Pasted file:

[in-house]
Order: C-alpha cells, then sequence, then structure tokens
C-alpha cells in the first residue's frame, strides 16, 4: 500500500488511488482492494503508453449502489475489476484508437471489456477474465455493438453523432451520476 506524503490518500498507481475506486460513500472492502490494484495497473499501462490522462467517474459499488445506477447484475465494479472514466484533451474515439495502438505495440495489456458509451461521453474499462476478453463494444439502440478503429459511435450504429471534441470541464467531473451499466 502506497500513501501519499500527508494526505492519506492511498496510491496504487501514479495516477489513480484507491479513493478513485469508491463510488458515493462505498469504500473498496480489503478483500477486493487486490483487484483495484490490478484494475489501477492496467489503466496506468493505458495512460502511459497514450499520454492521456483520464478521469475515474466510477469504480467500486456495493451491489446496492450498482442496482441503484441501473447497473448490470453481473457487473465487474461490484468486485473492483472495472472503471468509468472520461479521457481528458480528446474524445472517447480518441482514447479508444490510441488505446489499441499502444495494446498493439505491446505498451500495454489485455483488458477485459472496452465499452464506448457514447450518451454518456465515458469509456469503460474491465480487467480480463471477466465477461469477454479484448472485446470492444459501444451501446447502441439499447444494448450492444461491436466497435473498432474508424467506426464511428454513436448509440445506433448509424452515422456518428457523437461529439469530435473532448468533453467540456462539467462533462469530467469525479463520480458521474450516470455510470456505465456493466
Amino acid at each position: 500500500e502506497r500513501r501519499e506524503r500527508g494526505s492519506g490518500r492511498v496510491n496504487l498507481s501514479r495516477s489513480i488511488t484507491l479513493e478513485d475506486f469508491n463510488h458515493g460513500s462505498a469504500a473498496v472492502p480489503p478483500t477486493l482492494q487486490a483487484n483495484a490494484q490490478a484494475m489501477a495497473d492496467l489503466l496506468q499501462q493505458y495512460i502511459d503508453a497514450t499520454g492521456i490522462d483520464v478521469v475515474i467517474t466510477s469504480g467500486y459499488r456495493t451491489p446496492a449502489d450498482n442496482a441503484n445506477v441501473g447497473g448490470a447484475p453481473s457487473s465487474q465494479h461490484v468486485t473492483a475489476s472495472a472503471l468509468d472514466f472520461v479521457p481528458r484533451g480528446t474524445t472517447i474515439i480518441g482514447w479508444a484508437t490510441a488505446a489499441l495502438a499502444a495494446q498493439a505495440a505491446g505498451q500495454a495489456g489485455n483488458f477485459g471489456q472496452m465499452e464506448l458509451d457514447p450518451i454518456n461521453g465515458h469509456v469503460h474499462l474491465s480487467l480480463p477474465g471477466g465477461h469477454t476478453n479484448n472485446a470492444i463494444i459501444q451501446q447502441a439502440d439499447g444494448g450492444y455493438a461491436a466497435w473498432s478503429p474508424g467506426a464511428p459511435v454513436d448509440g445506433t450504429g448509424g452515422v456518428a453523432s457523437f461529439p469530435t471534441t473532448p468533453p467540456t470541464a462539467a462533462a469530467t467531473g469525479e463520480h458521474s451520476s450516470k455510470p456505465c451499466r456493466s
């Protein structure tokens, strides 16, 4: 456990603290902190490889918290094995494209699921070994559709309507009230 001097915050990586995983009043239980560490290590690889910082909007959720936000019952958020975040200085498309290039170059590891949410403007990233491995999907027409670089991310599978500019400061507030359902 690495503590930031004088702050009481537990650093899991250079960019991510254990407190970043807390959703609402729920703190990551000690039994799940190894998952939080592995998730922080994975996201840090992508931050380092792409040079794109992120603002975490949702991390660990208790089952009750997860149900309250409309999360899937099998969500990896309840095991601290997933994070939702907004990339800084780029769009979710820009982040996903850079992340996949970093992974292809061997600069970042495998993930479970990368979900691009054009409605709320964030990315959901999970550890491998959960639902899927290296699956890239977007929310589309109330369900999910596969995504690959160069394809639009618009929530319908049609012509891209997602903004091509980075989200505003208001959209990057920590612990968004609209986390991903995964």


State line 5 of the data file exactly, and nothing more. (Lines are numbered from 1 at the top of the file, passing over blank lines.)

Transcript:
């Protein structure tokens, strides 16, 4: 456990603290902190490889918290094995494209699921070994559709309507009230 001097915050990586995983009043239980560490290590690889910082909007959720936000019952958020975040200085498309290039170059590891949410403007990233491995999907027409670089991310599978500019400061507030359902 690495503590930031004088702050009481537990650093899991250079960019991510254990407190970043807390959703609402729920703190990551000690039994799940190894998952939080592995998730922080994975996201840090992508931050380092792409040079794109992120603002975490949702991390660990208790089952009750997860149900309250409309999360899937099998969500990896309840095991601290997933994070939702907004990339800084780029769009979710820009982040996903850079992340996949970093992974292809061997600069970042495998993930479970990368979900691009054009409605709320964030990315959901999970550890491998959960639902899927290296699956890239977007929310589309109330369900999910596969995504690959160069394809639009618009929530319908049609012509891209997602903004091509980075989200505003208001959209990057920590612990968004609209986390991903995964």